Date: 1100-1200
Language: Old Norse
Origin: sæti


1 noun
seat1 S2 W1

place to sit

[countable]D a place where you can sit, especially one in a vehicle or one from which you watch a performance, sports event etcCOLLOCATIONS COLLOCATIONS
back/rear/front seat (=the back or front seat in a car) driver's seat passenger seat (=the seat next to the driver's seat in a car) window/aisle seat (=a seat next to the window or aisle, for example on a plane) empty/vacant seat front-row seat (=in a theatre, sports ground etc) good seat (=one from which you can see well) ringside seat (=a seat in the front row for a sports event, especially a boxing match) have/take a seat show somebody to their seat book/reserve a seat bums on seats British English informal (=used for talking about the number of people who go to an event, especially if this is a lot of people)
I was in the back seat and Jo was driving.
People were shifting in their seats, looking uncomfortable.
He requested a window seat for the flight.
There were no empty seats.
It was a great concert, and I had a front-row seat.
We're a long way from the stage, but they were the best seats I could get.
You can book seats online.
He is an actor who will put bums on seats.
a 10,000-seat stadium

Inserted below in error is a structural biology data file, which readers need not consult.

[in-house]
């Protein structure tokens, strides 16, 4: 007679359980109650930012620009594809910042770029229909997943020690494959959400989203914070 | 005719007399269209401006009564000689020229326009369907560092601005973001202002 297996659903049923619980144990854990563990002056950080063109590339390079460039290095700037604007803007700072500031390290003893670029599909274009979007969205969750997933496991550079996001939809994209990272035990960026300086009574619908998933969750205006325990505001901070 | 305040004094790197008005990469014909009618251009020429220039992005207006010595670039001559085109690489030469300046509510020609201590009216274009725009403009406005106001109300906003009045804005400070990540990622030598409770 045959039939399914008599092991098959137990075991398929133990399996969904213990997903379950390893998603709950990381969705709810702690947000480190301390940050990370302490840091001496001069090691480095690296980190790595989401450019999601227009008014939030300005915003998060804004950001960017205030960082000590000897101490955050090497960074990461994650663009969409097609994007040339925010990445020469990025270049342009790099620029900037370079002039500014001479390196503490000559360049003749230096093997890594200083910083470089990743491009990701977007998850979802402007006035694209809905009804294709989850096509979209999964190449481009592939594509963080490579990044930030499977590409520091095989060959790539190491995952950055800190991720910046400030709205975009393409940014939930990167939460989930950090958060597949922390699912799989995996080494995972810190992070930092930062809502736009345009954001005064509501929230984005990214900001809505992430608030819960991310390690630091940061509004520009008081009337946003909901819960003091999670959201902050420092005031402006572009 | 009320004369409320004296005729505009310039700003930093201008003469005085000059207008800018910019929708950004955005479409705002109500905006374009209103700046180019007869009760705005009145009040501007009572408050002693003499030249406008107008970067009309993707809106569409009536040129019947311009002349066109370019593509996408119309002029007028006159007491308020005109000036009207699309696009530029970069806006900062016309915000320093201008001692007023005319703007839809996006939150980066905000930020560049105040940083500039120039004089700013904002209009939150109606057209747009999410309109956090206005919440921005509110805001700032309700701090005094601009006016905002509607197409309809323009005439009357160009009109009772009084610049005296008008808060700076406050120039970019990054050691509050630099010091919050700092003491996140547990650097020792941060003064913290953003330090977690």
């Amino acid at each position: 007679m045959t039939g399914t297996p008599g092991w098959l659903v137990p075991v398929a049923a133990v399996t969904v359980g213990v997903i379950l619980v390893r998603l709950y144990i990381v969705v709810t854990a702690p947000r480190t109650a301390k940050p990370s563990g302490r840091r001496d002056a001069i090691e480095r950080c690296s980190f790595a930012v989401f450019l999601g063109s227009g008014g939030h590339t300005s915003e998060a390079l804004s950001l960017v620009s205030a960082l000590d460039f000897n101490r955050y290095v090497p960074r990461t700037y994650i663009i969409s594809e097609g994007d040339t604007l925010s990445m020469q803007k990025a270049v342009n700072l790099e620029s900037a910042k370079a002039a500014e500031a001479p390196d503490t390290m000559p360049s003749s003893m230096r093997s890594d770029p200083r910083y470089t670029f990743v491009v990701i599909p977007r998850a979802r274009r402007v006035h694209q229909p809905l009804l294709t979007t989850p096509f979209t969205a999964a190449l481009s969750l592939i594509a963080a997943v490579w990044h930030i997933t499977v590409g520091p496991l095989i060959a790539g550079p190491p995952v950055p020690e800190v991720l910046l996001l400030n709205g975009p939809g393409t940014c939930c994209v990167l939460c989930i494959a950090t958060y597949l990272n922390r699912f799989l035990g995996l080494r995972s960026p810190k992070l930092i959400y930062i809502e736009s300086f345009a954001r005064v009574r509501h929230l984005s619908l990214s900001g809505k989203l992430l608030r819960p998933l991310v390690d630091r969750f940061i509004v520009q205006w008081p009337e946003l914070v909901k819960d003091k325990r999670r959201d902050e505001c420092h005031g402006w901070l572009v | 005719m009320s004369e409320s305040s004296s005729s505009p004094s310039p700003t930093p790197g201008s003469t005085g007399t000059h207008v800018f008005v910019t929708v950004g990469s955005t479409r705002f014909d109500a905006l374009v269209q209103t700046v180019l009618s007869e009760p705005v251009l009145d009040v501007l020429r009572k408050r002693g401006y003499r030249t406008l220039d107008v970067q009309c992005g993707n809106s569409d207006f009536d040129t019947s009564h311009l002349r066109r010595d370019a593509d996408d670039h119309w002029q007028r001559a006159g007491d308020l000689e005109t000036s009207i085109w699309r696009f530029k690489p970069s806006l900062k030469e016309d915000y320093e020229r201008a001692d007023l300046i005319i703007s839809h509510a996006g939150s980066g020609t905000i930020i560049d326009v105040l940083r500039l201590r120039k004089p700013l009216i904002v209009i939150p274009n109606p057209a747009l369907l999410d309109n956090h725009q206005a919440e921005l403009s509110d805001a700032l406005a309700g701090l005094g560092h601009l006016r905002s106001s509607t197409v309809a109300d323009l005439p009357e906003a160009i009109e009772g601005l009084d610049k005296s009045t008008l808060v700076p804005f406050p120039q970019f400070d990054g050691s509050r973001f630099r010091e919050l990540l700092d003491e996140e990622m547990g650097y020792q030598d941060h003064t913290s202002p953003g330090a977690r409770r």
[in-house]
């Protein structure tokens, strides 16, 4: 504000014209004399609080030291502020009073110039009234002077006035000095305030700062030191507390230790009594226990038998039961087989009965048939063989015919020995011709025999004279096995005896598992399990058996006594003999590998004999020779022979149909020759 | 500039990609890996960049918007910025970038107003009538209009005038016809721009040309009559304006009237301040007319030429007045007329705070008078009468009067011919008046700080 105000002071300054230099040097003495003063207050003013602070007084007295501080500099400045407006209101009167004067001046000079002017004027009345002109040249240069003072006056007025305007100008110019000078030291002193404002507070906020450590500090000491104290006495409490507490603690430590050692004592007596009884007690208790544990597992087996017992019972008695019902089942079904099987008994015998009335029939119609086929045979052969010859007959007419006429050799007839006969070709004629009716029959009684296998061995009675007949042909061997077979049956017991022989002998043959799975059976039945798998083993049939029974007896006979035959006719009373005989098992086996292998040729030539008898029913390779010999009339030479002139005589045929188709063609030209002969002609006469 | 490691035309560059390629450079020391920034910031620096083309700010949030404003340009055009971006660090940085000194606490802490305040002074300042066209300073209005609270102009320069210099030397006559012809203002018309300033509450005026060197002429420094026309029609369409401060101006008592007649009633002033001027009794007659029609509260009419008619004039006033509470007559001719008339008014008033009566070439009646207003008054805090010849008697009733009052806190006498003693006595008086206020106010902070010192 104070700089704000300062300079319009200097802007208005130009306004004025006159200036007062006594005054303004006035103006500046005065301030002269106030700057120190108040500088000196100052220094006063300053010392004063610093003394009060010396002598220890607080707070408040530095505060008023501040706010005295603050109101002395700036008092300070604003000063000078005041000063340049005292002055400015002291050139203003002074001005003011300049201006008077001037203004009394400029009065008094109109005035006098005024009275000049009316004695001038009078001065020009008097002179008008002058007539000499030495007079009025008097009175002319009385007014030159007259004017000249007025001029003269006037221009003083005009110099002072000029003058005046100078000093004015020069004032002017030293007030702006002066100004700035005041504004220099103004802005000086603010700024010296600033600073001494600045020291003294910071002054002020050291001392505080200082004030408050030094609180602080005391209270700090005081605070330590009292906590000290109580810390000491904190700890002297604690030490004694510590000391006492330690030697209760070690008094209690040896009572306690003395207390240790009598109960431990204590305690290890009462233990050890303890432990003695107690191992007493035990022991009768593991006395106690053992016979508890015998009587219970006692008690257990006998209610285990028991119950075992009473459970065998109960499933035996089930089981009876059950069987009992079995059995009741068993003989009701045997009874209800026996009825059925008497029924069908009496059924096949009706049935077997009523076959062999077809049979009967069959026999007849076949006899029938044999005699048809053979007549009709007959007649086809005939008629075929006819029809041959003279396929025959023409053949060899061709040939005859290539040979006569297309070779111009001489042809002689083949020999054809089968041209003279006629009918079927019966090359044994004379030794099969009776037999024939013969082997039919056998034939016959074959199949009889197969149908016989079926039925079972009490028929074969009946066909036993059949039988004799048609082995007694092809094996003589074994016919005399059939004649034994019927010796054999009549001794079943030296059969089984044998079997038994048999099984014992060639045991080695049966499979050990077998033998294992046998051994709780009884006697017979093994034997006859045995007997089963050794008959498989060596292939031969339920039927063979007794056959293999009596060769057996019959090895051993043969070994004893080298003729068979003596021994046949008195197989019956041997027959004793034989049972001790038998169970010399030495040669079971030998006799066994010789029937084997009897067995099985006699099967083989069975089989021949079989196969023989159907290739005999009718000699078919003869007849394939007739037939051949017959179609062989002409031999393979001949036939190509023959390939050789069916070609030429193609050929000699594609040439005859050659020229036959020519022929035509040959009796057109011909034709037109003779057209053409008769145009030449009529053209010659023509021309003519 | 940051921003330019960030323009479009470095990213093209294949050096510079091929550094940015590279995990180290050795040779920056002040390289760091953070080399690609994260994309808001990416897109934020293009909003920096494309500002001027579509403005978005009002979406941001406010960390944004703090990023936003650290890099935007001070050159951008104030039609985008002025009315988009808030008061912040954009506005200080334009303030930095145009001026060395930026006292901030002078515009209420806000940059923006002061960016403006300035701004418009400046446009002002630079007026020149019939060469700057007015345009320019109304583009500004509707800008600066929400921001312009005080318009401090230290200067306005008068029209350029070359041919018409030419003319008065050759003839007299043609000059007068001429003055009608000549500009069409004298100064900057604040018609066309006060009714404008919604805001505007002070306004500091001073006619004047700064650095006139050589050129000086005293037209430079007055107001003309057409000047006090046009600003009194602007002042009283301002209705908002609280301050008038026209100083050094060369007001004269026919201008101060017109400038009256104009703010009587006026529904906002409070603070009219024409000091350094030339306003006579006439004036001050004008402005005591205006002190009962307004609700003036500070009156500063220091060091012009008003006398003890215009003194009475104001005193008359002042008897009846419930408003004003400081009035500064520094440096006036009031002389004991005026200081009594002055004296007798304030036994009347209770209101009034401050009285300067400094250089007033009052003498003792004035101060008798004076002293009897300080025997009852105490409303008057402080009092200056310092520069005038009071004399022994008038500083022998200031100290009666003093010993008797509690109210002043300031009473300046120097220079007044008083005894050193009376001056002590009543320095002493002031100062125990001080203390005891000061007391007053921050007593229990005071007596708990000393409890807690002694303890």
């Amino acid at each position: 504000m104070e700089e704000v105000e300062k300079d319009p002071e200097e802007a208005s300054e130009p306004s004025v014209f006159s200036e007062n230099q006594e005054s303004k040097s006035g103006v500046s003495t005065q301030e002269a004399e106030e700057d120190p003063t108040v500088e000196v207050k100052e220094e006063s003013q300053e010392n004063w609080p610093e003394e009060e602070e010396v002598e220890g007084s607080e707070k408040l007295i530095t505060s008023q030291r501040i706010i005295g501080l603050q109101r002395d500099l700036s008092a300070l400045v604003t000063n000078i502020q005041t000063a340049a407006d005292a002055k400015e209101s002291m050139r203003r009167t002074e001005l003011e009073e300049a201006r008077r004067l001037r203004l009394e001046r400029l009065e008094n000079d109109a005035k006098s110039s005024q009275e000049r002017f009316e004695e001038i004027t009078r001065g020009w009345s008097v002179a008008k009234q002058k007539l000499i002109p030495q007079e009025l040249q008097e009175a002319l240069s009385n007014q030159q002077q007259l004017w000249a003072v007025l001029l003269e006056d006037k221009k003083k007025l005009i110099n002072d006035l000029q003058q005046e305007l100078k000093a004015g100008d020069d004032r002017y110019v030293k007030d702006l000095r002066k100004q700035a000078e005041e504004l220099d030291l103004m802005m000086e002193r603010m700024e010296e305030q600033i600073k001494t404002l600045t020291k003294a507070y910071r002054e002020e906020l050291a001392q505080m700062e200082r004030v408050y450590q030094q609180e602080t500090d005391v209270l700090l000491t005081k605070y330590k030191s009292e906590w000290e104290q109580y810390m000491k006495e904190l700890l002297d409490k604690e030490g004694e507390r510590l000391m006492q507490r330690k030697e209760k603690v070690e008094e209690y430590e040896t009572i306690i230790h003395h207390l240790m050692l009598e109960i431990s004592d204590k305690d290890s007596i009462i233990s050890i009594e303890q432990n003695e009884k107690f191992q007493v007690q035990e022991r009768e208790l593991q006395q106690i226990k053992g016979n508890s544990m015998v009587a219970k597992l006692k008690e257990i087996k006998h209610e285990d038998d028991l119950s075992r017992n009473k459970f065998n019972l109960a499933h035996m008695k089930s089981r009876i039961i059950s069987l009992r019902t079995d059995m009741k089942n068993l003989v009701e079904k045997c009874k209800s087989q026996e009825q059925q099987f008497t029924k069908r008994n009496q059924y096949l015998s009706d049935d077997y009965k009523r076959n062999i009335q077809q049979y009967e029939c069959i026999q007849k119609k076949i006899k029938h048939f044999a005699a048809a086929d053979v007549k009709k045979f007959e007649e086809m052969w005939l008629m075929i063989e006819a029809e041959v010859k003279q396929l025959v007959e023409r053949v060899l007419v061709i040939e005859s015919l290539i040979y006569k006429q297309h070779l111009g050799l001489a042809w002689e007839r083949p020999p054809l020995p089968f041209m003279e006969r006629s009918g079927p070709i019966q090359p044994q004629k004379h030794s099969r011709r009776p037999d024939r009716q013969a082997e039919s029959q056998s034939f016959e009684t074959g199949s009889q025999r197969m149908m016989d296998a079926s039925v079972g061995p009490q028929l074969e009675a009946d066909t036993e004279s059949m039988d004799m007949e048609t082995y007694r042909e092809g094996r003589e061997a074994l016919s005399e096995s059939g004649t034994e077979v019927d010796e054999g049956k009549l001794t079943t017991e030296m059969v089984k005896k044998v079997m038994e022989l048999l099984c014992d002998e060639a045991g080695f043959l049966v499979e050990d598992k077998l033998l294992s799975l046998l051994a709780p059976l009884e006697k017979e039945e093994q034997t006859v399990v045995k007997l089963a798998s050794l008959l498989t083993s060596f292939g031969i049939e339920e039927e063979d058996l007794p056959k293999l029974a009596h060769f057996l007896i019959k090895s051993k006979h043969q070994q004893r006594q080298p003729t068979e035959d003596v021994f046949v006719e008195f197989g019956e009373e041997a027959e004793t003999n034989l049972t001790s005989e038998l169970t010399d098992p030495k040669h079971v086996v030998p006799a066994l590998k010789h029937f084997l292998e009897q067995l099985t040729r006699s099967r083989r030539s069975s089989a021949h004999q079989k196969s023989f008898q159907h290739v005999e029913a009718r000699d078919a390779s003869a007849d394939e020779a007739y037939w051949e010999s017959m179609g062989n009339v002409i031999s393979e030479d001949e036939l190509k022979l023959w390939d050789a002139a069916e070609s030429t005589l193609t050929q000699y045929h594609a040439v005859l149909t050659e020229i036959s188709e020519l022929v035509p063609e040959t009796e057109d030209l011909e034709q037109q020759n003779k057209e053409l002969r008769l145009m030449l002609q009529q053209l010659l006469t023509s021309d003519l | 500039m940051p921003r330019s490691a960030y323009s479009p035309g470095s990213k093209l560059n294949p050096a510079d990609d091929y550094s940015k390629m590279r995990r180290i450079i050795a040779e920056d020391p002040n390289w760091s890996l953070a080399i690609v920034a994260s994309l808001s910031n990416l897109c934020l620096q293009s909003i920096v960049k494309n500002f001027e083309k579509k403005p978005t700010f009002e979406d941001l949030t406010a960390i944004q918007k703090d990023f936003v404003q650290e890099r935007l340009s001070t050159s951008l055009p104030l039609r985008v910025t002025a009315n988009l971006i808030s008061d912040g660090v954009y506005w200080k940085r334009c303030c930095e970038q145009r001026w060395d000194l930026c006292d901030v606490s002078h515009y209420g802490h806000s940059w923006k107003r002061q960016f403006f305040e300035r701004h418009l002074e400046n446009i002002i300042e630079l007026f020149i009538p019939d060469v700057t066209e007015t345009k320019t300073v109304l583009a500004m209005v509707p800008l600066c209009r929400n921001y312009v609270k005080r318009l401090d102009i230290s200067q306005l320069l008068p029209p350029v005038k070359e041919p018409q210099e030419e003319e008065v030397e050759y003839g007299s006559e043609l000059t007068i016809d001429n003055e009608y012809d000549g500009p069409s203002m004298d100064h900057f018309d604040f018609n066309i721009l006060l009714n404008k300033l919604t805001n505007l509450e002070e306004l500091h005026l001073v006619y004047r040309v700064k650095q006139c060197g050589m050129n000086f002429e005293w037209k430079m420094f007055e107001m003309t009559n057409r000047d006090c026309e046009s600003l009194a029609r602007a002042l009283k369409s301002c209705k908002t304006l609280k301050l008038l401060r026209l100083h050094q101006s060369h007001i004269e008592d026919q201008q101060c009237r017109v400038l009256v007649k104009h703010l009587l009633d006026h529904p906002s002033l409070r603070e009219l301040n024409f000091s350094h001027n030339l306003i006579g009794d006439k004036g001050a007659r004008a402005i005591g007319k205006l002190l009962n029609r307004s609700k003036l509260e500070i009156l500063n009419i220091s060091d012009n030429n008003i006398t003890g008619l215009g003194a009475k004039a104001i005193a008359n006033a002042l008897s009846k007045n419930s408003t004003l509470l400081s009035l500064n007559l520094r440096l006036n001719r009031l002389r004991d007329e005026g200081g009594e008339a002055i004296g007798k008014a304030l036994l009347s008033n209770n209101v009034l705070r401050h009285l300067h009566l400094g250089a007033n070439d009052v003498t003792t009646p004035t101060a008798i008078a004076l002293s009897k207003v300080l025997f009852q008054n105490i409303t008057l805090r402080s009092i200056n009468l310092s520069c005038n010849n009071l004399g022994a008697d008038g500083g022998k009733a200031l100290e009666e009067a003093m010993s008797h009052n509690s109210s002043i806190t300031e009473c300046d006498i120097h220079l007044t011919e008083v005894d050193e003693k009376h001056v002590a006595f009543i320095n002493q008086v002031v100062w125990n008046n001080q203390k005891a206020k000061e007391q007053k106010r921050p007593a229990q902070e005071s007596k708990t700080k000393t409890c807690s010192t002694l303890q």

official position

[countable]PG a position as an elected member of a government, or as a member of a group that makes official decisions
seat in/on
a seat in the National Assembly
Promotion would mean a seat on the board of directors.
Parliamentary/Senate etc seat
the Senate seat for Colorado
win/lose etc a seat (=in an election)
He predicts that his party will gain at least 12 seats.
Mr Adams is expected to keep his seat.
Labour held the seat with a 7% majority.
safe seat British English (=one that a party will not lose)
marginal seat British English (=one that another party might easily win)

part of a chair

[countable usually singular]DHF the flat part of a chair etc that you sit on:
Don't put your feet on the seat!
a wooden toilet seat
a broken bicycle seat

baby/child/car seat

a special seat that you put in a car for a baby or small child

seat of government/power

formal a city where a country's government is based

seat of learning

formal a university, college etc


[singular] the part of your trousers that you sit on
seat of
a rip in the seat of his jeans

take a back seat (to somebody/something)

to have less influence or importance:
Foreign policy will take a back seat to domestic problems for a while.

on the edge of your seat

waiting excitedly to see what happens next
a gripping movie that will keep you on the edge of your seat

do something by the seat of your pants

to do something by using only your own skill and experience, without any help from anyone or anything else, especially when this is risky or dangerous

in the driving seat

British English in the driver's seat American English controlling what happens in a situation, organization, or relationship:
We're trying to put young people in the driving seat.

in the hot seat

also on the hot seat American English informal in a difficult position where you have to make important decisions, answer questions etc


[countable] a home of a rich important family in the countryside

➔ back-seat driver

at back seat (2), window seat

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